Wisdom tooth extraction
Third molars, generally known as wisdom teeth, are the last permanent teeth that mostly erupt between 17 and 25 years of age. Statistically, up to 20-25% of patients never develop wisdom teeth at all, therefore they do not have to worry about extraction of these teeth. However, the rest of the population has either all or at least some of the wisdom teeth formed. Thanks to an X-ray, your dentist can clearly assess whether your wisdom teeth are present, what condition they are in and whether they would protrude the gum or not. For that purpose, a suitable panoramic image is the OPG, or orthopantomogram. The dentist can also use this image to assess the presence of a tooth bud / tooth in the gum, its placement, orientation, the expected direction of protrusion and the probability of this happening at all, depending on the spatial conditions in the jaw. However, a physical examination and visual assessment of the condition of the oral cavity, teeth and the specific wisdom tooth is an integral part of examination.
There are various ways of tooth formation in an oral cavity, as well as various stages of tooth eruption (completely, partially or not at all). In the first case, the tooth is fully erupted, integrated into the occlusion and with completely visible crown. With a partially erupted tooth, we can see only a part of the crown in the mouth, while the rest of it is covered by the gum. This is the case that very often creates acute problems. The third case is the so-called impacted wisdom tooth (not erupted) that is not even partially visible in the oral cavity and is completely covered by the gums, a part of the bone or completely stuck in it.
What to do in such cases?
The first case is easiest. With proper dental hygiene on the part of the patient, it is unnecessary to extract the wisdom tooth and the dentist may consider leaving the tooth in place. In this case, the doctor assesses several factors as well as the presence of a wisdom tooth on the opposite side. If the patient is unable to brush the wisdom tooth well enough, the crown gets covered by dental plaque or tartar that includes bacteria causing tooth decay, or if the tooth is hardly accessible for proper hygiene, the dentist may decide to extract it.
The second case is usually the main cause of problems. These can be manifested, for example, by sharp stabbing pain, sometimes shooting all the way into the ear, by the swelling of gums or face, difficulties with opening the mouth, swollen lymph nodes under the jaw, fever, etc. The reason for this is the incompletely erupted crown of the tooth and the partial gingival cover placed over it, which together can form the so-called dental granuloma. This is where leftover food, dental plaque, and bacteria can accumulate, leading to infection and gingival defence mechanisms in the form of redness, swelling and pain. In this case, the dentist usually suggests tooth extraction. If not carried out despite the doctor’s indication, the patient’s problems may recur.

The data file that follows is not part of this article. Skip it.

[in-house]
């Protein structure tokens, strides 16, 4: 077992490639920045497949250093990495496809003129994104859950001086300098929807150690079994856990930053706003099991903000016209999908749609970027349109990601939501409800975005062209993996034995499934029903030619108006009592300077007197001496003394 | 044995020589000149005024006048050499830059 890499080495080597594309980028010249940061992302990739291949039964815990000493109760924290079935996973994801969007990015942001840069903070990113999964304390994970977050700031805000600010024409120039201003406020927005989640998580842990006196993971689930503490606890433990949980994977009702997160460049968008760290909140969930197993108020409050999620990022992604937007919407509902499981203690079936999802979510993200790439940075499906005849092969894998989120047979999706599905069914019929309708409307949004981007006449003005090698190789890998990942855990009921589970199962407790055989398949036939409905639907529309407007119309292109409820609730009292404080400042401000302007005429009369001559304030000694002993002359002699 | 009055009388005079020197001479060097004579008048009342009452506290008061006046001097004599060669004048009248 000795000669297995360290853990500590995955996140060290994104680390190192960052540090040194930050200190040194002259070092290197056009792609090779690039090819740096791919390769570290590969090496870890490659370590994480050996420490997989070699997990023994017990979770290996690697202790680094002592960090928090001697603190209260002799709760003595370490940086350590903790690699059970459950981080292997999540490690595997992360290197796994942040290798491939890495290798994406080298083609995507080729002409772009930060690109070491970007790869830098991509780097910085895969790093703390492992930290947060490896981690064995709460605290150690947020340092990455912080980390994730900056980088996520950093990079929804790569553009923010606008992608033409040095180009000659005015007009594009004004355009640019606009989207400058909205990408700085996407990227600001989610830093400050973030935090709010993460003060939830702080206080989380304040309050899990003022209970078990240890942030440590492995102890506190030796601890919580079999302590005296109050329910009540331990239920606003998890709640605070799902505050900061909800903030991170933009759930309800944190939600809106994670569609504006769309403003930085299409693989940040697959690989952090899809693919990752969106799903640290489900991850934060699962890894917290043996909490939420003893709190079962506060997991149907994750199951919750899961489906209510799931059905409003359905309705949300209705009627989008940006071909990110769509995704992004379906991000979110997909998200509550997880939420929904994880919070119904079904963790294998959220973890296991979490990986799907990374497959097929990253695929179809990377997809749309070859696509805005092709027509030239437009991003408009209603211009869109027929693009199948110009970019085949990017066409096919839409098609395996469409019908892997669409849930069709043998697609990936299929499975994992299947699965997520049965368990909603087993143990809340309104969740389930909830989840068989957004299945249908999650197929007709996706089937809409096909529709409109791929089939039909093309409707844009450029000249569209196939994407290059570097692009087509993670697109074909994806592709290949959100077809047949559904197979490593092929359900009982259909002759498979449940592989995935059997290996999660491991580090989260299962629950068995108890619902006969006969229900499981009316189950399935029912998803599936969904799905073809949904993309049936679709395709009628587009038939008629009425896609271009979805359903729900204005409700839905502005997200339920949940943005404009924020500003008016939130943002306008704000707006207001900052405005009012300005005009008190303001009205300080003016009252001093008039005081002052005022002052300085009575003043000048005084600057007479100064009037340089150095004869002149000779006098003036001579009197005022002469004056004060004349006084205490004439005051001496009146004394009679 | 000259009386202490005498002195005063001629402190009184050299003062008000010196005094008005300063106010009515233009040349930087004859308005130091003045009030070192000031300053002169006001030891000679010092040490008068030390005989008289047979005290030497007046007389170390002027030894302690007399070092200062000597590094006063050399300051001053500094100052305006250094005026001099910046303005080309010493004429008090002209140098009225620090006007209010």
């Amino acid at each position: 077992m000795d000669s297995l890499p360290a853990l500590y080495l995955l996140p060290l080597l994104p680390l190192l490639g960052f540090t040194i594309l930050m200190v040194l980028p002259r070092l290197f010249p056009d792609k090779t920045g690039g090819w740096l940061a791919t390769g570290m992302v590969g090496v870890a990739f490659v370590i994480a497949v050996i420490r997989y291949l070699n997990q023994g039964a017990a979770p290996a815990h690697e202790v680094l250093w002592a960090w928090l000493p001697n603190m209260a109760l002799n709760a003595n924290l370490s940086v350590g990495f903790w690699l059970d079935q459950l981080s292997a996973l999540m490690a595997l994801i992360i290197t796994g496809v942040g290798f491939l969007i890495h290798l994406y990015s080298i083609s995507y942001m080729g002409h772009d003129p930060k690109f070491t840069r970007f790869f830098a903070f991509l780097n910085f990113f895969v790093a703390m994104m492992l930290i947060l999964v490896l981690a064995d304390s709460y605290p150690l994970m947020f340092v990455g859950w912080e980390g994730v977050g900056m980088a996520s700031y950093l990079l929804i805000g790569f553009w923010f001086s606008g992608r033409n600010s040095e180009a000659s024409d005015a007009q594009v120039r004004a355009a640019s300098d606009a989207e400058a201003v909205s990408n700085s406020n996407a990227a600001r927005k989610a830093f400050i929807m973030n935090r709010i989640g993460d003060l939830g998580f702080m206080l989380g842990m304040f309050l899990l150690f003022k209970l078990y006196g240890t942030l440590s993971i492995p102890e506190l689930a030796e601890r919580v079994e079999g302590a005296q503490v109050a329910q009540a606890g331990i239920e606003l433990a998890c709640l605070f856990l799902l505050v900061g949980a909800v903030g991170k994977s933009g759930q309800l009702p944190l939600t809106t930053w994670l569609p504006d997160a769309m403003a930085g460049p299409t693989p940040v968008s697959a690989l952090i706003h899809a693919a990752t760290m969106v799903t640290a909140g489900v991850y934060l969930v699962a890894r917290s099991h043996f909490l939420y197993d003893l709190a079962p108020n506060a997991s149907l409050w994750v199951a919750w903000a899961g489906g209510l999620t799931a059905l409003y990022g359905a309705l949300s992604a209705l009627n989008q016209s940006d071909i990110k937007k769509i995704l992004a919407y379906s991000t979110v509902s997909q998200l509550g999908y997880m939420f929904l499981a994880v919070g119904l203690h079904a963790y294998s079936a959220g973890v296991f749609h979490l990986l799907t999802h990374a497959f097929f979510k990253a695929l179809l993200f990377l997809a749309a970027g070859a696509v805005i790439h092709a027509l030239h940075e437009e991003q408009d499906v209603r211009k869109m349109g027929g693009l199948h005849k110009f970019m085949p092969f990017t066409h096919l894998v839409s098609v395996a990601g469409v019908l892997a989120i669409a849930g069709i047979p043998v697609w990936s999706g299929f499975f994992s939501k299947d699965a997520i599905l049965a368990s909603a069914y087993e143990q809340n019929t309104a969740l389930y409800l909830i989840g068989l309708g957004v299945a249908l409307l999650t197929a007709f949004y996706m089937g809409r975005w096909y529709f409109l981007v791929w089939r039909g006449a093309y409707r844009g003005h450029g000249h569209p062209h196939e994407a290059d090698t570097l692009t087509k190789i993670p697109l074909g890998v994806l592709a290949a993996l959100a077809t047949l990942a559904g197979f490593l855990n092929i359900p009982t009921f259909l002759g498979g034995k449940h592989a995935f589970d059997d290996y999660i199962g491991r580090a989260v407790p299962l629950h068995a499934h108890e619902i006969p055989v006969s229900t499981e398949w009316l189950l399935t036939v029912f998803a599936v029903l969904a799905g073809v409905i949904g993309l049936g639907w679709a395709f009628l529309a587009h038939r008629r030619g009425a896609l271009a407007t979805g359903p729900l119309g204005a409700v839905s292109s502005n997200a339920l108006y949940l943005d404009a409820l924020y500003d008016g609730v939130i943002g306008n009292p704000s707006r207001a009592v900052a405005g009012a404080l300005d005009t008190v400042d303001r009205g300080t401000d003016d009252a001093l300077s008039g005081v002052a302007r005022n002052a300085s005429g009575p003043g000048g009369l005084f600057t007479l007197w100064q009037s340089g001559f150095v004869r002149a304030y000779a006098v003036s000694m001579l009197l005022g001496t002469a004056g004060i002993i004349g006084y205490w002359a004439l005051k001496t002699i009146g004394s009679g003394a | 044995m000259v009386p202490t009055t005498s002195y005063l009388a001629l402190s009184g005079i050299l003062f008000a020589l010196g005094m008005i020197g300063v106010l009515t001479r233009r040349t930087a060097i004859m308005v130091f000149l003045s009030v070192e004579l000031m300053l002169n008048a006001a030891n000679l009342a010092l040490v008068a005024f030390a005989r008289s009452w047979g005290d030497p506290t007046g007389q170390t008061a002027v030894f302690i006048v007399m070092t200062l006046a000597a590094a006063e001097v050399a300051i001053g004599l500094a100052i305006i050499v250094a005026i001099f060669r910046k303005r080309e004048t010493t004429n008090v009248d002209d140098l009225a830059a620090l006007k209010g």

In case of a completely impacted wisdom tooth, the difficulties usually do not become acute overnight. The doctor assesses the situation as well as the presence of inflammatory processes and other pathological conditions, and considers arranging a scheduled extraction.
What happens during the extraction?
Tooth extraction means removing the tooth from the alveolus (tooth socket), that is, pulling it out. This procedure is performed exclusively under anaesthesia, usually local anaesthesia. When the tooth is completely or at least partially visible in the oral cavity, the extraction may be as smooth as when pulling out any other tooth. However, if your dentist suggests surgical tooth extraction, it means that you should seek the help of a dental surgeon. To give you an idea of the surgical extraction of a wisdom tooth, in order to remove the tooth from its location, the surgeon may – during the procedure – open the gum cover, divide the tooth into several parts and possibly gently remove a part of the bone where the tooth is stuck. Finally, after removing the tooth, the doctor cleans the wound, checks it thoroughly, and stitches the wound if necessary. It is a common practice to insert gauze into the bite to help stop the bleeding and prevent formation of a blood clot in the wound. After the procedure, the patient must strictly follow the doctor’s recommendations such as applying a cold compress, rest, consuming only soft foods and liquids, as well as abstinence from smoking which is also rather important.
How will I do after the procedure?
Despite the fact that ,most of us harbour some fear and anxiety when it comes to the wisdom tooth extraction, the procedure is usually painless. Sometimes pain may, appear after the procedure. The same goes for light swelling of the face and difficulty opening your mouth. Nevertheless, there is no need to worry, patients often function normally the next day after the procedure, are able to work and do not feel the wound at all.
In any case, we highly recommend regular preventive check-ups by your dentist. It helps prevent various problems, such as those just mentioned above.